I was personally involved in crafting the policy and while I can't make commitments or speak officially for PayPal I thought I'd take a few minutes to explain our thinking on a few of the items in the policy.
First, a few points. PayPal didn't have a great system for reporting security issues until this new policy came out. Our goals in creating and publishing the policy were several:
- Improve the security of our site by getting security issues disclosed to us responsibly.
- Create an easy mechanism for people to report a security vulnerability to us. We chose email since we figured security researchers would like it better than a form.
- Create incentives for disclosure and remove disincentives (threat of legal liability)
- Make clear our expectations in these areas, since this is a new and evolving area of security vulnerability disclosure with more than a little legal uncertainty.
- Through our policy - set a standard we hope others can follow.
A few specific notes are in order:
- We will revise the policy over time based on user feedback.
- We are serious in our commitment to rapidly address any discovered security issues with the site. Our language around reasonable timeframe is slightly vague because we don't want to over-promise on how quickly we can resolve an issue.
- We do expect to get back to researchers quickly with confirmation of a reported issue and tracking data on how we're doing resolving it.
Chris Shiflett said:
Since data can be anything, how do we know if we view data without authorization? Don't most people assume they're authorized to view something if they're allowed to view it? Does intent matter?While we don't want users to test the security of the PayPal site, should they do so they should be careful to minimize the disruption caused by their testing. If you start tinkering with URLs to see whether you can view certain data, do it between two accounts you control, don't try to view other people's data. There is a fine line between testing responsibly and irresponsibly and we're encouraging people to stay on the more responsible side of the line.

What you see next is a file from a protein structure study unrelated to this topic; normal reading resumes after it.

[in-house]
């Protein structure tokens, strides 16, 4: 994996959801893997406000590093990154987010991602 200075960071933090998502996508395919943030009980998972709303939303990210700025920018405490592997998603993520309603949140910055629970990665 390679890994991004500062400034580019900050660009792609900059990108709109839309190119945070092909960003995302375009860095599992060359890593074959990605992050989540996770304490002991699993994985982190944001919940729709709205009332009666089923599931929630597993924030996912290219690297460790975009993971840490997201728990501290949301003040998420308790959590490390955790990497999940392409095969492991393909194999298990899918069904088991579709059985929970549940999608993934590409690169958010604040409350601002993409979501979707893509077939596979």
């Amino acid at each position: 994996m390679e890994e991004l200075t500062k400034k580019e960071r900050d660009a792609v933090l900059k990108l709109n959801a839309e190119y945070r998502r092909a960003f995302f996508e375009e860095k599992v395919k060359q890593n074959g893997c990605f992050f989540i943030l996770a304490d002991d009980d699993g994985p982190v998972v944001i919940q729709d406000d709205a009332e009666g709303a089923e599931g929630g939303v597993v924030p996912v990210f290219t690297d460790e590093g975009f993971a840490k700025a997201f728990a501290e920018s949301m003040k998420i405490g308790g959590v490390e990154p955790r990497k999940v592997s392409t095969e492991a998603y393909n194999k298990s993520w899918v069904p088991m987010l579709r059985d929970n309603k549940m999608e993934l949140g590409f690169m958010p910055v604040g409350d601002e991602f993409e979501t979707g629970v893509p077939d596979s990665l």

From Don's post:
I got a creepy feeling about actually trusting the statement. I will probably never attempt to test the security of PayPal’s site, but for those who do I would hate for the disclosure statement to change suddenly.As I said earlier, we do believe the policy is a work in progress. We will modify it from time to time to allay concerns, improve its effectiveness, etc. Our goal however is to encourage responsible disclosure. I hope that intent behind the policy is enough to allay people's potential fears.
One final note on the statement - "Allow us reasonable time to respond to the issue before disclosing it publicly." We struggled over the wording on this more than any other element of the policy. It is a tricky business to get the right balance between early disclosure, our commitment to protect our customers and their data, and people's desire to know about the security of a given website or service. That said, we're committed to working with researchers when an issue is reported to us and we'll decide reasonable on a case-by-case basis.
We're hoping that this policy strikes a good balance between our desire for responsible disclosure, and not discouraging researchers from coming forward.
Again, I'm not a spokesperson for PayPal, so this post naturally represents my personal beliefs about this policy not a firm binding statement of company policy. That said - I welcome your comments.